Writing Competition 2017 - Why Prison Education Matters

Cut your new keys
To freedom
Forget Huxley’s sad ending
To his Brave New World and
Find a brave new classroom.

'Connor' - HMP Winchester

Why does education matter for people in prison? We know the statistics – the significantly lower reoffending rates, the higher chance of finding employment – but what about the stories behind these?

To mark the second International Day of Prisons, we asked people in prison to submit poems, short stories and essays addressing the question: “Why does Education in Prison Matter?” We received dozens of submissions in each category, and a panel of PET staff and volunteers whittled them down to the strongest.

Even winner received a book of their choice, up to the value of £15.

Here are our winners across three categories.

Poems, Short StoriesEssays

Poems

Joint Winner -  Alan, HMP Stocken

Art is Plan and Form

Art is Plan and Form
Created inside doors,
Compartmentalised for sure,
Because pictures shock all sorts,
So I start with a line,
A steady Staedtler 6 is fine
Allow the scene to slip from mind,
Through fingers we shall find,
On the paper scribbles wait,
Outlines of Caper,
Left for later,
Involving 1 and three schoolmates.
So clever Pen and Mighty Sword,
How now I wield both,
I never knew the words we use,
Could make us seem so close,
And now that I can read,
And dissuade this young man,
I can use this Education, in relation,
From this place in incarceration
To let him know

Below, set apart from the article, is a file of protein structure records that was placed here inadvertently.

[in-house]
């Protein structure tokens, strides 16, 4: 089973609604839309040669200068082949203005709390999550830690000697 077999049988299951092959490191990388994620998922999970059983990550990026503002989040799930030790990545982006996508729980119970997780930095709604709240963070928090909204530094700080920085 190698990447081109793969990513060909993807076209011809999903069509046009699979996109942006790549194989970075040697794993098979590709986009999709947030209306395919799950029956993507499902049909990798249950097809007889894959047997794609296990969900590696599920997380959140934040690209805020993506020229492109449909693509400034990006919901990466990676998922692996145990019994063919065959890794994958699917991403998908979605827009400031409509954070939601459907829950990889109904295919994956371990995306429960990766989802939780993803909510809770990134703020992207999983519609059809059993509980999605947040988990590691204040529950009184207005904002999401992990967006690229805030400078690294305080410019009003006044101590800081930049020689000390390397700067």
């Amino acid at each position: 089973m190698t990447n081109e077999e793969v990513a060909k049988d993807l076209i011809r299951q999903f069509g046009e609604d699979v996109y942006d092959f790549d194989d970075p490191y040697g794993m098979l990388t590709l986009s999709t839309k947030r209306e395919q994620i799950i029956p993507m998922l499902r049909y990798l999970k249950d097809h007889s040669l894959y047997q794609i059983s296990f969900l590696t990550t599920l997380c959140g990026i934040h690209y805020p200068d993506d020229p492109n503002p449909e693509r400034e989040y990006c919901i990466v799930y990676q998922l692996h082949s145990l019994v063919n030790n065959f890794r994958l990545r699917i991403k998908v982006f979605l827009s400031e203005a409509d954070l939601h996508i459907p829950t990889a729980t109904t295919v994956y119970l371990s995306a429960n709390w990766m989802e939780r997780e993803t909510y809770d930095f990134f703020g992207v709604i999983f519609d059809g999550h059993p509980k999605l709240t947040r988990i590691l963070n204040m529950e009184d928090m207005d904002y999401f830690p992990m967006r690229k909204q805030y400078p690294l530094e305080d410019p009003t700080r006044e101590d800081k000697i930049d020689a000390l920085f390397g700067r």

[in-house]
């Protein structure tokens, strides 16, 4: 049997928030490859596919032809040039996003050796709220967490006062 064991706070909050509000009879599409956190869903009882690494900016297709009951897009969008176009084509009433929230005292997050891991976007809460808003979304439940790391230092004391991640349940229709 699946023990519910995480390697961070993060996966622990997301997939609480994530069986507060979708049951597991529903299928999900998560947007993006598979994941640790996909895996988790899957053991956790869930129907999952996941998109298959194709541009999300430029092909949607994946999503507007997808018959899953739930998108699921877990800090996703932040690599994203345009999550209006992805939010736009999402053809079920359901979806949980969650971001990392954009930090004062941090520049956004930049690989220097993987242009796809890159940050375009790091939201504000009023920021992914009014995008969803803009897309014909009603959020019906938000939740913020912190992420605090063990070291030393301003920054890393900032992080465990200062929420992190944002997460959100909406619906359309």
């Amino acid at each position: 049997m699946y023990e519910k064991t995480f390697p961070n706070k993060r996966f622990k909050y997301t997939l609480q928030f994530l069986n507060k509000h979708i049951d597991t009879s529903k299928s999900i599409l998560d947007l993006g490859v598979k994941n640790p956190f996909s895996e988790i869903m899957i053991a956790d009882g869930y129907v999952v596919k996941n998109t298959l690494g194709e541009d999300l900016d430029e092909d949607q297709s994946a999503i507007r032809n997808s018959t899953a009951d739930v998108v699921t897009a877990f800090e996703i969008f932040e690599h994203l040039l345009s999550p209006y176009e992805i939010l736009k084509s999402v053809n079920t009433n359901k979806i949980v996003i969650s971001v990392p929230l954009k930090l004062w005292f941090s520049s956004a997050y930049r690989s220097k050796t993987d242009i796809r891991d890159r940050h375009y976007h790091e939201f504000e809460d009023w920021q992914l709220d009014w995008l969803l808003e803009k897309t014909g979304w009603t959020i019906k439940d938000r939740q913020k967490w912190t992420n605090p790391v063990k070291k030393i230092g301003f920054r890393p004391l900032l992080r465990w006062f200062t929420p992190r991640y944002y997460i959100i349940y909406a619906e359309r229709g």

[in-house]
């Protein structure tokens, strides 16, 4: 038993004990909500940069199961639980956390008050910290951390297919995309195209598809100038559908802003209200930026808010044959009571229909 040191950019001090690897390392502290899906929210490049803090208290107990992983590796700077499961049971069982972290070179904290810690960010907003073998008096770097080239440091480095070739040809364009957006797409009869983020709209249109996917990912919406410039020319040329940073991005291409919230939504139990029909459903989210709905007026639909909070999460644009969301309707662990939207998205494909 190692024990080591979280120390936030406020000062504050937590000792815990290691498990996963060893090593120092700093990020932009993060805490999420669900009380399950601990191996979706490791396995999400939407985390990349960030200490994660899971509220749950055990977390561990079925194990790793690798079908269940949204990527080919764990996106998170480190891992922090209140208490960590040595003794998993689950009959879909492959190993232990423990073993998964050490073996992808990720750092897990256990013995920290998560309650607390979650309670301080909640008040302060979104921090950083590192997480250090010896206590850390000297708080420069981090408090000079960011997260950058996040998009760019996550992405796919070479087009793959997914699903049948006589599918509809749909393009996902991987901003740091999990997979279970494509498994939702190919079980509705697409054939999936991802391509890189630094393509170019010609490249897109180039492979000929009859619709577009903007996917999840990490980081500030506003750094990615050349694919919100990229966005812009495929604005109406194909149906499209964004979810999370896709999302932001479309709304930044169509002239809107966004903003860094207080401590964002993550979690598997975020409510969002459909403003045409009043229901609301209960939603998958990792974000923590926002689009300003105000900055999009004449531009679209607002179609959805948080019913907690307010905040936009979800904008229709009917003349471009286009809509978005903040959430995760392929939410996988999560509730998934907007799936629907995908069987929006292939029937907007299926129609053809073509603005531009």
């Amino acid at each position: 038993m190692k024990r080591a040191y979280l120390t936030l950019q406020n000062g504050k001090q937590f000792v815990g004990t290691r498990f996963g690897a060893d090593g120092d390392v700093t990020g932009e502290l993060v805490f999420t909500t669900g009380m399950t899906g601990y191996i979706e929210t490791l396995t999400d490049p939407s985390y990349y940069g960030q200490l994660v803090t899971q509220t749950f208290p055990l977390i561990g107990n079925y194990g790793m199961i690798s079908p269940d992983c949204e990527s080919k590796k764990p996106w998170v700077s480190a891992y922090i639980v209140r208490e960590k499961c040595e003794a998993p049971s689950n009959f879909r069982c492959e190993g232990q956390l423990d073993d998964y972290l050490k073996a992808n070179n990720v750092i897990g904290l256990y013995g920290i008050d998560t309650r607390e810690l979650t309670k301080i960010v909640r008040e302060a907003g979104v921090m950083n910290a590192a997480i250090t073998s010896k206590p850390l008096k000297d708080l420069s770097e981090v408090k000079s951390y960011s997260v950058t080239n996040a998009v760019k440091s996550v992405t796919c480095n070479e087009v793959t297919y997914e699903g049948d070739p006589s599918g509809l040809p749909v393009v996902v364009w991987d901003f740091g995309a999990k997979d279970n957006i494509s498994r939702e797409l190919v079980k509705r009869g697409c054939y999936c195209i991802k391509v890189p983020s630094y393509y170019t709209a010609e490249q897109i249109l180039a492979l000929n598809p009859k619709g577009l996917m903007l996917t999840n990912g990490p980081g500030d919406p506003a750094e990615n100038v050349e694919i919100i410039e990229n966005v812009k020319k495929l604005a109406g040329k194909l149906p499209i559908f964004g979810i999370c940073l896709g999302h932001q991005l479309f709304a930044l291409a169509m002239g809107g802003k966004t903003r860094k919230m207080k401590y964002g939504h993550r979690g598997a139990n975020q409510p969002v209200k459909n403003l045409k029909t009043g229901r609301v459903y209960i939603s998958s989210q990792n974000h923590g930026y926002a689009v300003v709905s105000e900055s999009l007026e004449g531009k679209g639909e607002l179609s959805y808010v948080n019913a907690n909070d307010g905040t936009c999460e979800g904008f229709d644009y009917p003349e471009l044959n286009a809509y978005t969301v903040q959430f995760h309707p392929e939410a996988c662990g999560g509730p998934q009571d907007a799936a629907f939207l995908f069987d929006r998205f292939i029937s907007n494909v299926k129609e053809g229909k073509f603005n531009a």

The way to go
Till he becomes a man
Now I know his plan
                                               Sorry son

Joint Winner: ‘Connor’, HMP Winchester

Crime is of no concern when u get the chance to learn

The past is a foreign country
They do things differently there
You are never too old to learn
Or too clever
Aye when we were all young
All of us wished we could do
Something better
And those that tried and tried
Whilst it just seemed to leave you
Dry of water to let the river of
Thoughts flow.
And those, who just had it made
It seemed found it dead easy
To do a brilliant pass to
The man on the wing
Who’d bang in the winning
Past me in goals as head hung low
I’d walk home for dinner
But all of us have a faucet
In life it may just seem the
Taps turned too tight
But, to learn how to draw
And not to fight
Would’ve really won many
An auld gunslinger’s fight.
And why I find it so great
To learn now I’m older
Have patience to eat all my
Scrummy veg for dinner
Is that learning opens your
Life to something so much
Bigger then being dragged
Into the gutter courtesy of
HMP Winchester behind
The locked door
I get out and meet other
Guys wanting more than
The drab shite life of crime
And I’m going to learn from them
Try with this pen paper and brushes
Of mine
And paint a bright future
Up in the stars

And I’ll never forget the boys
Behind bars
Who broke away
From guns and grenades
And dance a cool tough ballet
Tip-toing, without a sound
Learning how to love, to be free
History
Philosophy
Socrates
J.C.

You can do anything dudes
Lovely ladies too
Close the door it’s
The end of the word
Cut your new keys
To freedom
Forget Huxley’s sad ending
To his Brave New World and
Find a brave new classroom.

Runner up: Leon, HMP Lindholme, Read in full 

Extract:

started at the bottom rung, a long way to the top
gained my level 1 + 2’s, celebrated with a bop
started then to focus and gave up many things
like bad habits + aggression and all that it brings
I stopped taking drugs because the PET gave me hope
the funding they provided said to me “I wasn’t a joke.”